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In the early part of her career, before she had much say in it, Ashley Judd made some good movies. Even now, if she drops into somebody else's film, it isn't quite the kiss of death. She has a presence, and not just because at times she is insanely hot. But right now, the surest way to tell a movie will be bad is if Judd is front and center in it. Twisted, however, drags down a boatload of bad movies. At parties, Double Jeopardy pretends not to know it.

Ostensibly written by Sarah Thorp, Twisted really feels like a bunch of classic thrillers got cut up, mixed up, randomly reassembled and then dumbed down for the rubes. The ads carry the tagline, "every murder has its mark." Well, in this case, the mark is the audience. Maybe that's not how the filmmakers meant it.

Cinematographer Peter Deming lovingly caresses Judd's face with his opening shot, and it's downhill from there, as it pulls back to reveal a knife to her throat. Serial killer Edmund Cutler (Leland Orser) has her in his clutches, but it's all a ruse on her part. For Judd's character Jessica Shepard is a supercop, struggling to bury her past as the daughter of a cop who went on a killing spree before ending her mother's life and then his own. Though it's gutsy and foolhardy, Shepard has lured Cutler to a yard full of memorials to defecation (not really, but that's what it looks like - and it sets the tone).

Tonight's production will feature Edmund Cutler in the role of Hannibal Lecter, only not nearly as cultured, clever or insightful. From time to time, Shepard will visit him in his cell while he hectors her about how alike they are.

He may be more right than he knows, because soon after she makes Inspector, people Shepard sleeps with turn up dead, horribly gutted with a cigarette burn on their hands. Coincidentally, the lovely Inspector drinks a lot and suffers blackouts. Could Shepard be a serial killer, and could she perhaps divert suspicion by pegging this as a serial killer right after the first murder?

Too many movies insult an audience's intelligence, but Twisted has a special kind of contempt. In this day and age, there are too many decent and popular cop shows for a major motion picture to try to squeak by on utterly ridiculous plot turns. Instead of investigating Shepard as soon as a second body shows up, her immediate supervisor (Russell Wong) commends her on her instincts - but not her basic instincts.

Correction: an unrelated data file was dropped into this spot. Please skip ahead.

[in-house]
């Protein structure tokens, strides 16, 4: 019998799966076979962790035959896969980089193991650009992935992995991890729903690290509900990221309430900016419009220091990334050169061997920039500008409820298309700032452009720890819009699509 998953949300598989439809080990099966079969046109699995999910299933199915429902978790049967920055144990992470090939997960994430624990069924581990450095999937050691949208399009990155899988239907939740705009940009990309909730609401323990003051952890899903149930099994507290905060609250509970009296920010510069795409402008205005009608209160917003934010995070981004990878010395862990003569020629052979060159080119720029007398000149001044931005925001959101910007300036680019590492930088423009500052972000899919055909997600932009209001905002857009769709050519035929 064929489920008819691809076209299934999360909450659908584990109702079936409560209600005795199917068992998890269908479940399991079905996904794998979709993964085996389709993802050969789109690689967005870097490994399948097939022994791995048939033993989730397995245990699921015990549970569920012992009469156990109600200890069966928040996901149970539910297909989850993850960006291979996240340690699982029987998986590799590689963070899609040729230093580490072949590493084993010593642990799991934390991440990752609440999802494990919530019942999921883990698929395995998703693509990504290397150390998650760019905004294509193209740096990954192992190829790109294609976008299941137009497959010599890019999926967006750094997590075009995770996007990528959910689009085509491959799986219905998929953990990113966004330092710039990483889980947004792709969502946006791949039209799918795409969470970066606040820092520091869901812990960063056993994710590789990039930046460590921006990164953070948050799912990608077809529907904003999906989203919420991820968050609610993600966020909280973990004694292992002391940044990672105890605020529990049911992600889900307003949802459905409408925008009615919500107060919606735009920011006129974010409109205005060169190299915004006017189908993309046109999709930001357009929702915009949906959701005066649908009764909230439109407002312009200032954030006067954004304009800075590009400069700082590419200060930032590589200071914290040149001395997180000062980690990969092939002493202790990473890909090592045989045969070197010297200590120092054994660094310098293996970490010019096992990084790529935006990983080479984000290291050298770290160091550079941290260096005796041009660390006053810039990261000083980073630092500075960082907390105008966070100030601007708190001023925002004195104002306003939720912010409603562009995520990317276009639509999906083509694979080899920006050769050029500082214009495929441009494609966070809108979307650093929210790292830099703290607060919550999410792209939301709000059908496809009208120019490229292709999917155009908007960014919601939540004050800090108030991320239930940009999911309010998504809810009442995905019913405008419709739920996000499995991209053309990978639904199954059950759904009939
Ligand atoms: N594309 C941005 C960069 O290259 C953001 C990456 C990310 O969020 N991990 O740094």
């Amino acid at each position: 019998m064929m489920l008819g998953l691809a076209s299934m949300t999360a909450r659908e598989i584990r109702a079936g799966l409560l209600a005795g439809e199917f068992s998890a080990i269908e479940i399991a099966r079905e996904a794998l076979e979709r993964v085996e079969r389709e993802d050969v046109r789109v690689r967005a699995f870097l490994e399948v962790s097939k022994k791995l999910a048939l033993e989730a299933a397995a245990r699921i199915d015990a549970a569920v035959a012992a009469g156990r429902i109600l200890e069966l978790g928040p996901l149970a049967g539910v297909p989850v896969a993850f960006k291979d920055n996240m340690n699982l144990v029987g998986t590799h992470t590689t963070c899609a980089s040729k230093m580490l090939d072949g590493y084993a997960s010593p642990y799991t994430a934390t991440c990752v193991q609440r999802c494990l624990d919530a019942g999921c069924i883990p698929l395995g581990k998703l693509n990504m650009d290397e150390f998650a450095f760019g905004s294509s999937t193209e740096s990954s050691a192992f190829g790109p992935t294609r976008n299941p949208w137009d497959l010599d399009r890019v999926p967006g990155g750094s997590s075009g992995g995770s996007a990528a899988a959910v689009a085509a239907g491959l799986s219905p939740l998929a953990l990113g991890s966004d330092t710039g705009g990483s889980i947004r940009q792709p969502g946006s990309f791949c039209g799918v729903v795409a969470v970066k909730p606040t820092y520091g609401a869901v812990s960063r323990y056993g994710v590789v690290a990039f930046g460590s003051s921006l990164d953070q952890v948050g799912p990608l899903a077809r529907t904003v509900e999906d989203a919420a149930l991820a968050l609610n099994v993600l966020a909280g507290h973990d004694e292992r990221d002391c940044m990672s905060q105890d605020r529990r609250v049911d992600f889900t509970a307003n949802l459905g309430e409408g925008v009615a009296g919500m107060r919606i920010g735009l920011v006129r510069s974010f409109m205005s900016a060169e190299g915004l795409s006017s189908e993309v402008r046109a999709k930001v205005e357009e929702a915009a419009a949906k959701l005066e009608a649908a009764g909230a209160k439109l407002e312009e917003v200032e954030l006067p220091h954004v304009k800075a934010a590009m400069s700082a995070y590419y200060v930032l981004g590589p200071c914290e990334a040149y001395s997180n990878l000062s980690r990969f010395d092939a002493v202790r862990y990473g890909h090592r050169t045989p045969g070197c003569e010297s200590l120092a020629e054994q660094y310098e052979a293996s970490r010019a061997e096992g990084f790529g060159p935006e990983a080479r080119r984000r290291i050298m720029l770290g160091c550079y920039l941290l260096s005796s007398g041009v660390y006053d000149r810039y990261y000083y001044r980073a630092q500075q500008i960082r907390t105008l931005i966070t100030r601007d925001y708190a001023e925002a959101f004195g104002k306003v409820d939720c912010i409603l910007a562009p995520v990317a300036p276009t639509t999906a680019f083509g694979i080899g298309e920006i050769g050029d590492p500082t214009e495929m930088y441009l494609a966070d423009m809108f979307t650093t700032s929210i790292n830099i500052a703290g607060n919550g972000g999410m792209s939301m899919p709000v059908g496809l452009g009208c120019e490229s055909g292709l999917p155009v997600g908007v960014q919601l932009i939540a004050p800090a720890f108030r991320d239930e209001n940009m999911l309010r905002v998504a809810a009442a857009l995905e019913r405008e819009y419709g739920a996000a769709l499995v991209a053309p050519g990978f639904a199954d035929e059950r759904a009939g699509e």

In the world of this movie, it is enough to acknowledge that Shepard should be a suspect. Knowing that all the other detectives, except for her doe-eyed partner Mike Delmarco (Andy Garcia), think she's a killer should be enough to keep her on the straight and narrow. But her mentor and foster father, Police Commissioner John Mills (Samuel L. Jackson), vouches for her, so hey, it's really okay.

Somewhere, Paramount Pictures must have photographs of director Philip Kaufman engaged in sexual congress with a goat. If not, they'll have plenty of blackmail material from here on out, because it's almost inconceivable that the guy who gave us The Right Stuff, Henry & June and Quills can not pull anything entertaining, erotic or even vaguely interesting out of this material.

Jackson should probably hang his head, too, or at least refrain from considering himself a bad-ass for a while. But he's only phoning it in. Leave Garcia out of it; a mushroom among actors, he is only as good as the movie around him, unable to give it any flavor himself. And Wong, well, he's a good actor boxed into an untenable position, given nothing to do.

Because the not untalented Judd broke through into the mainstream with Kiss The Girls, she has somehow got the idea that psychosexual thrillers are safe territory for her. But on film, she tends to find one note and play it over and over. Here, it's a flat one, and we have no sense of what really makes Shepard tick. (The title allegedly refers to her fear of becoming like her father, who loved her mother so much "…it twisted him.") Since her mother had an affair or two, the script says that automatically translates into a lot of meaningless sex, but (and please forgive this phrasing) Judd is an actress who almost never looks like she wants it. It's less than meaningless; it's dramatically pointless.

Couple that with Judd's tragic taste in material. If she claims this script attracted her, it can only be because she recognized ten or fifteen of her favorite films in it. You've seen it all before; worse, you've heard it all before, as there's not an original line in the whole thing. (Imagine how horrible Catwoman must be if Ashley Judd backed out of it.)

It's just a shame. Most of the people involved are capable of good work. Instead, they just seem like they were there to hang out in San Francisco.



Derek McCaw

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